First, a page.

When we come out to give you a quote, we’ll take a look for you and give you our recommendation.
The short answer to this is no for existing floors, and maybe for new installations we do.
Why? It is important to realize that anything made from wood expands and contracts over time. Expansion and contraction occur between seasons as the temperature and humidity changes. This continual movement is what causes the gaps in your floor. In the winter when you turn the heating system on, the humidity in your home drops. Everything made from wood will contract. The opposite is the case in summer. That’s why in certain times of the year, doors in older homes have trouble opening and shutting properly.
If you have your floor filled with putty or filler, then during the movement between seasons, the filler would be ejected. As it comes out in small sections, it looks horrible. There’s also the issue of it getting ground into your finish, causing damage. These two reasons are why we highly recommend you don’t fill the gaps in your floor.
If it’s a new glue-down installation using floor boards between 1 1/2” and 3” wide, we can trowel fill the floor with a special putty to hide the gaps. We can explain more about this procedure while we are doing your free in-home quote.
Yes. There is usually no problem with repairing pet stains and water damage caused by pot plants. In the majority of cases, we may have to replace the boards since this type of damage usually can't be sanded out.
When we come out to inspect your home, we’ll look at all areas needing repairs and include it in the quote we give you. If you have carpet covering damaged areas that we couldn’t see during the in-home estimate, and we find it only after removing the carpet, we'll be in touch immediately to discuss how you would like us to proceed.
In most cases, it is not necessary to remove the baseboards before we sand and refinish. We can sand very close to the edges and then use a hand scraper to remove the rest of the finish. However, if your existing material is damaged, we can assist you with removal and replacement.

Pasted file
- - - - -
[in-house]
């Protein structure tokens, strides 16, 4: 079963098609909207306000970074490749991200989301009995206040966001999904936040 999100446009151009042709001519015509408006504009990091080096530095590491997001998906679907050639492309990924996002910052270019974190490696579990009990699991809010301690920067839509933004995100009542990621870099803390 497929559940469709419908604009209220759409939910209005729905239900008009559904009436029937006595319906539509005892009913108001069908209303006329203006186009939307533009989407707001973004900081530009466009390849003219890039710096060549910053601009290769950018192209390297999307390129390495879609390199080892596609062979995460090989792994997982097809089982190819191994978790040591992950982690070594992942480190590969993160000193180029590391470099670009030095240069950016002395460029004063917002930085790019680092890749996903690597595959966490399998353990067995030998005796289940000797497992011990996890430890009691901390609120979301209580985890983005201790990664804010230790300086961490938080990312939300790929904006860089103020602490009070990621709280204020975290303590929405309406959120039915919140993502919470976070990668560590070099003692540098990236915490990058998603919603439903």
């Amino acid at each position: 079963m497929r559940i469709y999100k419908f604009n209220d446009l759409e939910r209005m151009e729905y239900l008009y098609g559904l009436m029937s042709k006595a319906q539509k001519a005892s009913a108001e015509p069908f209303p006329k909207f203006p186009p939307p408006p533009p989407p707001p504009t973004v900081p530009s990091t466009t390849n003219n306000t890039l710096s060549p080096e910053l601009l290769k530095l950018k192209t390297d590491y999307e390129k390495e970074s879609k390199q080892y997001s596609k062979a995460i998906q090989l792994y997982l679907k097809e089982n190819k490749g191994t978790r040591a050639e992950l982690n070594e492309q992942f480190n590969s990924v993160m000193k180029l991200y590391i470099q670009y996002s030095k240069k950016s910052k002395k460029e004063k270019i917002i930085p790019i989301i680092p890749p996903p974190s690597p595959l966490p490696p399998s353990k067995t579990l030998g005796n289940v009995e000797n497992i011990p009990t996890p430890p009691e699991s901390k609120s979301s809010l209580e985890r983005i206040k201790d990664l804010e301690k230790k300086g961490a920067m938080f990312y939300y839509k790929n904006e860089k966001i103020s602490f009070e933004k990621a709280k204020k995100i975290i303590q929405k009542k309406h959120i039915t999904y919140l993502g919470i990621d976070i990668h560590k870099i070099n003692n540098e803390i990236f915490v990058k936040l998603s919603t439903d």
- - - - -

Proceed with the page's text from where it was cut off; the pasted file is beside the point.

Yes, we can install these as part of your project. You can choose either solid wood similar to your flooring or primed white. With primed wood, you will need to arrange for it to be painted after we have finished and the floors are cured. We don’t remove and replace existing baseboards or base shoe.
Yes, we can sand and refinish these areas if you have the appliances removed for us prior to our arrival. Because we aren’t licensed to do plumbing, electrical or gas fitting work, you will need to have these appliances professionally disconnected for us before we arrive and moved out of the way. In the case of large, heavy Sub-Zero refrigerators, it may be better to leave them in place and we can sand and finish around them.
In some cases, yes, engineered hardwood floors can be refinished. It will depend on two things:
A) How is it installed? – Floating floors (floors not glued or nailed down) cannot be sanded for several reasons. However, a floor that has been nailed or glued to a flat sub-floor may be able to be refinished depending on the answer to the next question...
b) What is the wear layer? – In many cases, engineered floors have a very thin top layer of wood. If this top layer is less than 5/16" of an inch, the answer is most likely going to be a no. It’s too big of a risk for us to use our sanding machines on wear layers this thin.
If you aren't sure of how thick your top layer is or how your floor is installed, give us a call and let us come out to inspect it for you.
Staining and Finish/Coating Questions
Good question and one you should ask any floor refinisher you are considering for your project. Years ago, certain types of oil-based finishes had a very strong smell and lots of fumes, it could linger for weeks and make it hard to deal with. There are health concerns too with breathing in some of those fumes for long periods. Thankfully here in California, those types of finishes have been banned for some time.
Our company specializes in three different types of finishes: water-based (single and two component) and hardwax oils.
If someone in your home is sensitive to smells and fumes, or you have kids or pets, then either one of our finish systems will be a good choice. Both water-based and hard wax oil finishes have minimal smell. On a scale of one to five, with five having the least fumes and one having the most, both would be a five (top score) since there is next to no lingering off-gassing issues.